You discuss this with the NR, who wants Norman to be admitted to the local unit, and she now objects.
What do you do next?

There are local initiatives, sticking plaster jobs mainly, to try patch these holes. Our local constabulary have recently issued guidance to the police and AMHP’s in an attempt to address some of these dilemmas.

In Scenario 1, David,  the local advice is as follows. AMHP’s are instructed to write in the custody record:

“I have conducted a full Mental Health Act assessment in the company of Dr --- and Dr ---, and we have determined that [detained person’s name] should be detained under Section --- Mental Health Act. However, at this time there is no suitable bed available and therefore they are not yet formally detained under the Mental Health Act. Every effort will be made to find a suitable bed as a matter of urgency.”

A risk based decision on the continuing detention of the person “outside of PACE and the MHA” should then be conducted jointly with the AMHP and the Detention Officer. These discussions and decisions should then be recorded in the custody record and a decision made “to either continue detention or to bail pending a bed becoming available.”

While I am impressed at this document’s valiant attempt to deal with this dilemma, I must say I am intrigued by the concept of detaining a person “outside of PACE and the MHA”. This can only be a legal Limbo.

And what if a decision is made to “bail pending a bed becoming available”? Surely, if the patient/prisoner is aware that they are bailed, but not yet detained under the MHA, there is nothing to stop them from leaving the premises and potentially disappearing completely off the radar.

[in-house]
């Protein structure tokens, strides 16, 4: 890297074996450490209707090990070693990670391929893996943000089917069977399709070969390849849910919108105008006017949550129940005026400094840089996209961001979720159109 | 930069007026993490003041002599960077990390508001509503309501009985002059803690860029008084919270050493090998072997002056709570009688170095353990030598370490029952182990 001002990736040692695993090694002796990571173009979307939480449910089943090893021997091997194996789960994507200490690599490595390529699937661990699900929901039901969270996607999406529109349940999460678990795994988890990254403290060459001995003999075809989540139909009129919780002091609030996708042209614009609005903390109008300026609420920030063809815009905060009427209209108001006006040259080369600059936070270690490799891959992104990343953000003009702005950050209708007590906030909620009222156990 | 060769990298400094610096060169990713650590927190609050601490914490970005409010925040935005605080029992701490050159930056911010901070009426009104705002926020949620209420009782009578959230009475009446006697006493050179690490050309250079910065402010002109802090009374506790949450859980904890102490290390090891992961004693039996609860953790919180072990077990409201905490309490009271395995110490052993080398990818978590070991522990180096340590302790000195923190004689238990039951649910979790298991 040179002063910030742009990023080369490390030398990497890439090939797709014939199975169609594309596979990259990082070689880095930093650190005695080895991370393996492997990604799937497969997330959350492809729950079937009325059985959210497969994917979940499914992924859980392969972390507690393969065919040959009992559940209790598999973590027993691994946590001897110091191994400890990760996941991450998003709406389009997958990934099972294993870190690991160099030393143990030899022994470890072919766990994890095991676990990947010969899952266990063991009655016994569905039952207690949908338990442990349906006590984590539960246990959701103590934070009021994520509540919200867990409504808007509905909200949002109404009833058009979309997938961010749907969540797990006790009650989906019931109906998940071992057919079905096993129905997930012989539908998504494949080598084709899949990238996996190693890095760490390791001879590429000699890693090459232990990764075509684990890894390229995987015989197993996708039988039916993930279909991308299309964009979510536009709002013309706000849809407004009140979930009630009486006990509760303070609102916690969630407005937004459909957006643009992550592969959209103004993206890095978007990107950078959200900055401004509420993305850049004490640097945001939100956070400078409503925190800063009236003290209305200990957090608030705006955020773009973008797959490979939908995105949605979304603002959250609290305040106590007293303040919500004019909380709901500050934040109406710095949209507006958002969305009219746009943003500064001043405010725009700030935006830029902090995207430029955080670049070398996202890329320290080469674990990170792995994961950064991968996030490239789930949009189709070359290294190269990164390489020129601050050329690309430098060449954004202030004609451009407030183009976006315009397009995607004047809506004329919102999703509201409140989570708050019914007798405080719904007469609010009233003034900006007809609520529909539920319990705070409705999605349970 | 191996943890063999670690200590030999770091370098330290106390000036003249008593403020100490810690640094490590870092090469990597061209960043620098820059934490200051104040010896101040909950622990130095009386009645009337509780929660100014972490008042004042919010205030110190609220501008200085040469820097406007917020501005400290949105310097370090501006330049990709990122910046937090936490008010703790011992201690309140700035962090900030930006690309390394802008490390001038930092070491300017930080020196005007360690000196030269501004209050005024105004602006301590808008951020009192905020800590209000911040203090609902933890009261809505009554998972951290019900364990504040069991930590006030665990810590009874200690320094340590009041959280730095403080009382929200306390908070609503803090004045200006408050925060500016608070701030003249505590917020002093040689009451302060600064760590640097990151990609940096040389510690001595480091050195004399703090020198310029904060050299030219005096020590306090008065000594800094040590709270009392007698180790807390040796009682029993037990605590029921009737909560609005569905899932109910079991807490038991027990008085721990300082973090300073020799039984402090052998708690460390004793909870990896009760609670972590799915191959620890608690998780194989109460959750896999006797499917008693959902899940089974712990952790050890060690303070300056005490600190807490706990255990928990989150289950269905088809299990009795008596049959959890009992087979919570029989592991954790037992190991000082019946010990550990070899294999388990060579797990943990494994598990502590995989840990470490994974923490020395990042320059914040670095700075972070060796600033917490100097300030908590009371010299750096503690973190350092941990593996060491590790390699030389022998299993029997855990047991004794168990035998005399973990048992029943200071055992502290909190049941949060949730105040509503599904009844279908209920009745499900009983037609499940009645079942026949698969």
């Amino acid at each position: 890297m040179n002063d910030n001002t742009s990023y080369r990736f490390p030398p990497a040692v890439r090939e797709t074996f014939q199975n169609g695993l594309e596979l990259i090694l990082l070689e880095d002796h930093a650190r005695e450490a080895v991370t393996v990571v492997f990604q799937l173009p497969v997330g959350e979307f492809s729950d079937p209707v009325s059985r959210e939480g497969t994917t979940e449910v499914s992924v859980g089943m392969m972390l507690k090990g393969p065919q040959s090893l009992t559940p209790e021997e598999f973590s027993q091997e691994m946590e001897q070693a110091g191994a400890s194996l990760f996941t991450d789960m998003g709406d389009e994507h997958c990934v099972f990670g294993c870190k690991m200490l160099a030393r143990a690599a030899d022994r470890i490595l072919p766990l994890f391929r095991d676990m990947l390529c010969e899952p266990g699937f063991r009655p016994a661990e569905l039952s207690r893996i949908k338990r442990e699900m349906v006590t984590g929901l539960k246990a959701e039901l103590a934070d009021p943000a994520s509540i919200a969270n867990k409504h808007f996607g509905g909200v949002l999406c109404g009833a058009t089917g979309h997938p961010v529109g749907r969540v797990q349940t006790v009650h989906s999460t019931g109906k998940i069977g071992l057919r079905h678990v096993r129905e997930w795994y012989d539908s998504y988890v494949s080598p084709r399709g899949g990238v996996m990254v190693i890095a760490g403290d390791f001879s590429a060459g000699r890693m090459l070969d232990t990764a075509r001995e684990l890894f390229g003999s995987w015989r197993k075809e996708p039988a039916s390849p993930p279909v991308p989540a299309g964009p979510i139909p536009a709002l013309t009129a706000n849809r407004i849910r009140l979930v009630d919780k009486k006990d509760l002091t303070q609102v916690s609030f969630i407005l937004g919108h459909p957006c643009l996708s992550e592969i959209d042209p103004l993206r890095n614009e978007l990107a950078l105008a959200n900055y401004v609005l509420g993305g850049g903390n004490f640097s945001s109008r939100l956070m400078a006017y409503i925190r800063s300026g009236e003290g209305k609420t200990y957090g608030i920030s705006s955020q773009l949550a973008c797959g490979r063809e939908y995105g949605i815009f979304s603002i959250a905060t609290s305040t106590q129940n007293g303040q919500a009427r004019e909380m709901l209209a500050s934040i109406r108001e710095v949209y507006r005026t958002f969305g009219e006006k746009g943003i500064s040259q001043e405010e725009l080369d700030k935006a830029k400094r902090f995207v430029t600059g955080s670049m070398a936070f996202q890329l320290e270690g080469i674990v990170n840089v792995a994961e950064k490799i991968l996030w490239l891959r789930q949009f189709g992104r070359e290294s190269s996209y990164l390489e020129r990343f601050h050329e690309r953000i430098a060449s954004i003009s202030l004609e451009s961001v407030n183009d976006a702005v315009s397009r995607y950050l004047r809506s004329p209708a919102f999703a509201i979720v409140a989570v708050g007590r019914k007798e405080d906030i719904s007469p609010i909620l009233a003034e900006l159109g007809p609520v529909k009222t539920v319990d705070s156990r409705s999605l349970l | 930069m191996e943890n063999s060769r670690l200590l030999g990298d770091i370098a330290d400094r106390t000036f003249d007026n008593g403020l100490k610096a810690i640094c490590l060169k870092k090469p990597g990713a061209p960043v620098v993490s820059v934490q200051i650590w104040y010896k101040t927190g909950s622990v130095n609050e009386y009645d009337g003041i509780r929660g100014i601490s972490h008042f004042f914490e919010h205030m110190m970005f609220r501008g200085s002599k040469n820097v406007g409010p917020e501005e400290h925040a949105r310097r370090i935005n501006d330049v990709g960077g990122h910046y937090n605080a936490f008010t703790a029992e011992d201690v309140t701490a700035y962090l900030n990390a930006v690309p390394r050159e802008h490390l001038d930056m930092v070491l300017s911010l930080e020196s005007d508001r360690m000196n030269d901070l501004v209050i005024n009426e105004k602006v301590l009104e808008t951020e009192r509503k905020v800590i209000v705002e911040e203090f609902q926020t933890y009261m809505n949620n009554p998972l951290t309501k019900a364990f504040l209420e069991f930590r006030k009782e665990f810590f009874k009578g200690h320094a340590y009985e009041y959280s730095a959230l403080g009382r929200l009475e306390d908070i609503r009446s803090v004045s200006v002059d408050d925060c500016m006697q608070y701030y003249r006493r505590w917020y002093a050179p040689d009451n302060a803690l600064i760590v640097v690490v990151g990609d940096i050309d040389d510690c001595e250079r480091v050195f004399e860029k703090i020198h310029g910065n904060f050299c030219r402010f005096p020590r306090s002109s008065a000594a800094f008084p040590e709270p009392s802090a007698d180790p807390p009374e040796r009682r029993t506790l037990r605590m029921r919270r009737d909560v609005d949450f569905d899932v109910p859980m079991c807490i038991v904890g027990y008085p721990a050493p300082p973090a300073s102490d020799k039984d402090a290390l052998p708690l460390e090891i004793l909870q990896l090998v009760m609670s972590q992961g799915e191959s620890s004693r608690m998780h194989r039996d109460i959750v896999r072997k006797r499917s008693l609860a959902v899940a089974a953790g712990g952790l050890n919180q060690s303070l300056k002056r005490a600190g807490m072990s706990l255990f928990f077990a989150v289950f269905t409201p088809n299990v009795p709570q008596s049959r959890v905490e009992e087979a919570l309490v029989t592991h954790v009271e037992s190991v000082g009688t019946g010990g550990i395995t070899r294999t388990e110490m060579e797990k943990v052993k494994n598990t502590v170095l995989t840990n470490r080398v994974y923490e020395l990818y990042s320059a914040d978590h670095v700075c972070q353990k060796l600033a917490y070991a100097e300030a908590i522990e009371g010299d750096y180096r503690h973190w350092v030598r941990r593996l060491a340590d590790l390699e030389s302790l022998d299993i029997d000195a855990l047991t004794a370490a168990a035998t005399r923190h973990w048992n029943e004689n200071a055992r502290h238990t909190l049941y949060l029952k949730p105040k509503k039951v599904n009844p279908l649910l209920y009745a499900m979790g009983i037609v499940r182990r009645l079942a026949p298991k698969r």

In Scenario 2 – what the hell do you do? You can hardly instruct the ambulance to stop on route and drop the patient off at the side of the road.

The Code of Practice does have something to say about this scenario. Para 4.99 states:

“In exceptional circumstances, if patients are conveyed to a hospital which has agreed to accept them, but there is no longer a bed available, the managers and staff of that hospital should assist in finding a suitable alternative for the patient. This may involve making a new application to a different hospital… A situation of this sort should be considered a serious failure and should be recorded and investigated accordingly.”

I think I would be inclined to continue the journey to the hospital, on the basis that they are still at least theoretically “liable for detention”, and then argue the toss once we were there. But the Code does not suggest how the patient may legally be held while another bed is found, and they could conceivably have a case for unlawful imprisonment during that limbo period.

Then there is Scenario 3, Norman.